The controller supports Helm packages in both Helm 2 and 3 package formats. With Helm 3, the Controller acts like a Helm 3 client and does not have to parse and break down the chart down to its atomic k8s resources for deployment. Support for Helm 2 in workloads is deprecated and is only meant to be used for legacy charts that are incompatible with Helm 3. Read more about Helm 2 End of Life.

Can I mix and match add-on types in a blueprint?

Yes. You can have different types of add-ons, some ranging from managed add-ons to custom ones as well having different types of custom add-ons.

How Are Add-Ons Scoped?

By default, add-ons are NOT "Org wide" resources and are scoped to a project to guarantee a "hard" isolation boundary. All clusters in a given project can use/leverage blueprints based on the add-ons in the Project.

Who can create and manage add-ons?

The lifecycle of add-ons is managed by users with an "infrastructure administrator" role or "organization administrator" role. See the [roles documentation]((../security/rbac/roles.md) for more details.

What are the pre-requisites for creating an add-on?

  • You must be an Infra Admin or Org Admin
  • You must have a namespace provisioned for your add-on as this is needed to specify the location of where the software-add on will get deployed. See the namespace documentation for more information on how to create a namespace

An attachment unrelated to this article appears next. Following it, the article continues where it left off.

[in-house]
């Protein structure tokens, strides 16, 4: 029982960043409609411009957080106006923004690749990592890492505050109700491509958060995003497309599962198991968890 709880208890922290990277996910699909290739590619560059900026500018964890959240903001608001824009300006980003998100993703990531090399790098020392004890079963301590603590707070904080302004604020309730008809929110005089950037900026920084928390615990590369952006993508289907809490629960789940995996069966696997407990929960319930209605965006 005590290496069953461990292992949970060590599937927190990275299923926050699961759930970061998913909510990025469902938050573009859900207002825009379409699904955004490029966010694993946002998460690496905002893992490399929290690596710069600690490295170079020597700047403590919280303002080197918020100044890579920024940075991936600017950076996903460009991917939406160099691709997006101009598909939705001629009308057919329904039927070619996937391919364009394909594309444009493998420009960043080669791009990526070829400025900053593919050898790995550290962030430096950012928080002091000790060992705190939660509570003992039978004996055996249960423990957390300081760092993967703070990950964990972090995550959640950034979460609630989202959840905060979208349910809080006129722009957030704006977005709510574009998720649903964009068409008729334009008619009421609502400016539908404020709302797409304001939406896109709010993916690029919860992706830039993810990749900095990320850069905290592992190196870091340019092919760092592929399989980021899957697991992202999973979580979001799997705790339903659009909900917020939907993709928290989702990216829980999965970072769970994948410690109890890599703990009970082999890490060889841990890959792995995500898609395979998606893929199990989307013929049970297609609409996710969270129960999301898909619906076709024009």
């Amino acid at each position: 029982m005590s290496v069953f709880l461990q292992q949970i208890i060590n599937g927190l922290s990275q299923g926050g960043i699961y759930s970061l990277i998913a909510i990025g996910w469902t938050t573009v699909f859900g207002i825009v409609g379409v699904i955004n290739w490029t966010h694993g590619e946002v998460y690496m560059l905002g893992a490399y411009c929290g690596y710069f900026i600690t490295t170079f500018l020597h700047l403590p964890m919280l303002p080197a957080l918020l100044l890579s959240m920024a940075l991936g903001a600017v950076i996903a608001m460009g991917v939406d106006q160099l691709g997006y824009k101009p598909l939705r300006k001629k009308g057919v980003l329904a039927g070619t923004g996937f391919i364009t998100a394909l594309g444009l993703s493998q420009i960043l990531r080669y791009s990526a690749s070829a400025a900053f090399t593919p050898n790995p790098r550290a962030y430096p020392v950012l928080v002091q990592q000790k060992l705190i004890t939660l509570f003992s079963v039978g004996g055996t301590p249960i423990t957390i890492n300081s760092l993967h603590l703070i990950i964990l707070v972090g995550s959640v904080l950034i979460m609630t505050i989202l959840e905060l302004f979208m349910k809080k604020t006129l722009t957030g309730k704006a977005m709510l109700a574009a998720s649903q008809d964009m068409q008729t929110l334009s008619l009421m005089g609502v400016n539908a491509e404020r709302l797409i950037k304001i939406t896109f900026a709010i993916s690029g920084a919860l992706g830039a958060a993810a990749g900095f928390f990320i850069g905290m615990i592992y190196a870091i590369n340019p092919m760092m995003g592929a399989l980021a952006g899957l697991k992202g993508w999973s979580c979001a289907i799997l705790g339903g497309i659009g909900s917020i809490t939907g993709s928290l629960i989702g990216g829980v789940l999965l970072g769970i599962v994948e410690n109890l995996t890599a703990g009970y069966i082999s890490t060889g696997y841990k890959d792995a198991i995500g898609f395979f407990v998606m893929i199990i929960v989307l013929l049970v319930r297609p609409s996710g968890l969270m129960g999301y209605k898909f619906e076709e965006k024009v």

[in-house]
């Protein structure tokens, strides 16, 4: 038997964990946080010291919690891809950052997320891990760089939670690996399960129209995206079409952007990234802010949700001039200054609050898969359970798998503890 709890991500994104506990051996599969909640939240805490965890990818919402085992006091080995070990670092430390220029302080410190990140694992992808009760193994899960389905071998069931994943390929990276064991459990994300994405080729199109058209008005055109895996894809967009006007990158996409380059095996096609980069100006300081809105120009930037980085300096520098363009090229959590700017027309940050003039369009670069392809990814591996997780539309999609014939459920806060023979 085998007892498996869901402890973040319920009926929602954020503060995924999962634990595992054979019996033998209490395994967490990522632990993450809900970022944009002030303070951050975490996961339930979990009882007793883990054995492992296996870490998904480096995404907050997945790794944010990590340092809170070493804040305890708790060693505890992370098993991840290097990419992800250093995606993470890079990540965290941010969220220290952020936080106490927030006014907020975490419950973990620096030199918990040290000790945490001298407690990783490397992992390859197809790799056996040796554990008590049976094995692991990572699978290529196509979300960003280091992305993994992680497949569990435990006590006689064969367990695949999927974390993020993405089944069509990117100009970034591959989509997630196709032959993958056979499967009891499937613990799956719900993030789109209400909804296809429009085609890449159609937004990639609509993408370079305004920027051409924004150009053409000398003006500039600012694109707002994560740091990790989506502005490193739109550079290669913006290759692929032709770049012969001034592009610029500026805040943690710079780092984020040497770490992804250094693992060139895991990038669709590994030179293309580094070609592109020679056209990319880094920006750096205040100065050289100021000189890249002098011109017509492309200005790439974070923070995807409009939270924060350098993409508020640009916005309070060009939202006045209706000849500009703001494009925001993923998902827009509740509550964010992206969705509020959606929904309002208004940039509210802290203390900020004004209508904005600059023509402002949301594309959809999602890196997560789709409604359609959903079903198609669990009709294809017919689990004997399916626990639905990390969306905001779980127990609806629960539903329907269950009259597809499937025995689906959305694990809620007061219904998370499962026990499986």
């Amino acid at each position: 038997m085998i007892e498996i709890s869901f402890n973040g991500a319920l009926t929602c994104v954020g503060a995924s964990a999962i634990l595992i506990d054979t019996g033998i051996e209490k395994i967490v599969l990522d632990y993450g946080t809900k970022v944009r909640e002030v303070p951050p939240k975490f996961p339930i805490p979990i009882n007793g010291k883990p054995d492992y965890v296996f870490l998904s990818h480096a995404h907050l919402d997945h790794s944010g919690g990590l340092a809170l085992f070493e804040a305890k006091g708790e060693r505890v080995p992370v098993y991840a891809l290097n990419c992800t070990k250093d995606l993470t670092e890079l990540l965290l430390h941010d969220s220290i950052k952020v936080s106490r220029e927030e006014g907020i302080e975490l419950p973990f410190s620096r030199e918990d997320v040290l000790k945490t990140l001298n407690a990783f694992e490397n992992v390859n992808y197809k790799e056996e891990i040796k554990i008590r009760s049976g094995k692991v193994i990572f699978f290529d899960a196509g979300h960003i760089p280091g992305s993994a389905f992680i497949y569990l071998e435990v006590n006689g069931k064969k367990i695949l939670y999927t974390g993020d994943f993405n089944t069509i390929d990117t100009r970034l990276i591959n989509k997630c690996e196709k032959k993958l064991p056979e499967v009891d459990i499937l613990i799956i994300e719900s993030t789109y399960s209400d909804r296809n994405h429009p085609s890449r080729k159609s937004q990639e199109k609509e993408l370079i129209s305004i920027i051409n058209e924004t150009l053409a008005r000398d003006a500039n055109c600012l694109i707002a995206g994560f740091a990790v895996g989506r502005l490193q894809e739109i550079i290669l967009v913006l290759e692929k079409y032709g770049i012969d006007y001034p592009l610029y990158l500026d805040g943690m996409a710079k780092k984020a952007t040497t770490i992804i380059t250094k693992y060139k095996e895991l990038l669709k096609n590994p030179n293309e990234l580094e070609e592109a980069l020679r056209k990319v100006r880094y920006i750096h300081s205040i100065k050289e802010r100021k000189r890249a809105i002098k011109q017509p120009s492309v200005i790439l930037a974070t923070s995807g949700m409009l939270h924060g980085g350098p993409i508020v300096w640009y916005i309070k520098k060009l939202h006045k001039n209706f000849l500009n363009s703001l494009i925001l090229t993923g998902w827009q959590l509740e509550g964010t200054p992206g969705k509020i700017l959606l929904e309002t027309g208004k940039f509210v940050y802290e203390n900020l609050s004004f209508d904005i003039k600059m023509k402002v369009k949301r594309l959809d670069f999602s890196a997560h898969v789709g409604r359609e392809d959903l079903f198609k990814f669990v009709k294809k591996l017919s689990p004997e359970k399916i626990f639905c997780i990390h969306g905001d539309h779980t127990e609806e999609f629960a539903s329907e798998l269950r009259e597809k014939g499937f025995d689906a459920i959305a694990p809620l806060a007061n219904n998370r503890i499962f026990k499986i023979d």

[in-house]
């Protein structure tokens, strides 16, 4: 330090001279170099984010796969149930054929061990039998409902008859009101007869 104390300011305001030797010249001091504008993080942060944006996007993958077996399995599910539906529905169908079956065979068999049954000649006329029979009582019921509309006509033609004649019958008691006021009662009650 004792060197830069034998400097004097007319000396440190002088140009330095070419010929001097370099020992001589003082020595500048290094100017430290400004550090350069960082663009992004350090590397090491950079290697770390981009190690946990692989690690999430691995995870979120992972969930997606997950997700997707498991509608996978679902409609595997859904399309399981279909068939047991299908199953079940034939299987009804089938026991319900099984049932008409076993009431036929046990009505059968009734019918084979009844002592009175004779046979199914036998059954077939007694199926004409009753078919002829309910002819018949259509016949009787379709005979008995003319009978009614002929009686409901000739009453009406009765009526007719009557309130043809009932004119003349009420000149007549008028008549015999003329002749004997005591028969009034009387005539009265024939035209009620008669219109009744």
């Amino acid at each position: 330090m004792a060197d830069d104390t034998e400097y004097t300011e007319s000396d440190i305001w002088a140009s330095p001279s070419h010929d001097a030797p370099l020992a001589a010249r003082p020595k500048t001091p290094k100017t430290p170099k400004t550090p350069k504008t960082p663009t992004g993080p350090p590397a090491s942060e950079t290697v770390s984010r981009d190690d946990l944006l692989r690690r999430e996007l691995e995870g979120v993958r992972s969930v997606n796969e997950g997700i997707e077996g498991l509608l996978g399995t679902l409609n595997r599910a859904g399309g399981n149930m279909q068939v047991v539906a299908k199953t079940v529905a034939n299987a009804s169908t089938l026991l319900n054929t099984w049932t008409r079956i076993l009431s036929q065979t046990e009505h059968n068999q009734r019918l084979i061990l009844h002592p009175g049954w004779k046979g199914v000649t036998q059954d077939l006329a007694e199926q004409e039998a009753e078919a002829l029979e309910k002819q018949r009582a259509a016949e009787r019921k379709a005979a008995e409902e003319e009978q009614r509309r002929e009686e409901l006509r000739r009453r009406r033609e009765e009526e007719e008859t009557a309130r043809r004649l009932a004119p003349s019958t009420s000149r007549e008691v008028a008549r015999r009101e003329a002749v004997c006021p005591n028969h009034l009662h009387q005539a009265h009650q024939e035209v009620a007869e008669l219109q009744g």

• If using GitOps processes to pull files from a repository, you must configure the repository. See instructions here on how to do so.

Is there a way for me to group add-ons together?

Yes, you can accomplish this via labels for add-ons. See below for more on how to leverage this functionality.

What mechanisms are available for me to create add-ons?

Add-Ons can be created in a specific project via multiple mechanisms

  1. Using the Web Console
  2. Using the RCTL CLI Utility
  3. Programmatically using the REST API
  4. Terraform

Important

You can manage the lifecycle of add-ons using the Web Console or RCTL CLI or REST APIs. It is strongly recommended to automate this by integrating RCTL with your existing CI system based automation pipeline.


Creating a Custom Add-On

The following steps will leverage the Web Console. Following the RCTL CLI Utility doc or REST API documentation if you want to use those mechanisms.

Catalog App Type

  • Navigate to your Project in your Org
  • Select Infrastructure and click Add-Ons
  • Click the New Add-On drop-down and select Create New Add-On from Catalog

Provide Artifact

  • Next it's time to select the catalog item. You can also search for it, or filter by category and catalog. Click the catalog item tile to continue

Provide Artifact

  • Select the version you want to use in the select version dropdown
  • Go to the VALUES YAML tab and use the download button on the right to download the values.yaml file. This will be used in later steps
  • Click Create Add-On
  • Enter a name for the add-on and supply the namespace using the dropdown. Then click CREATE.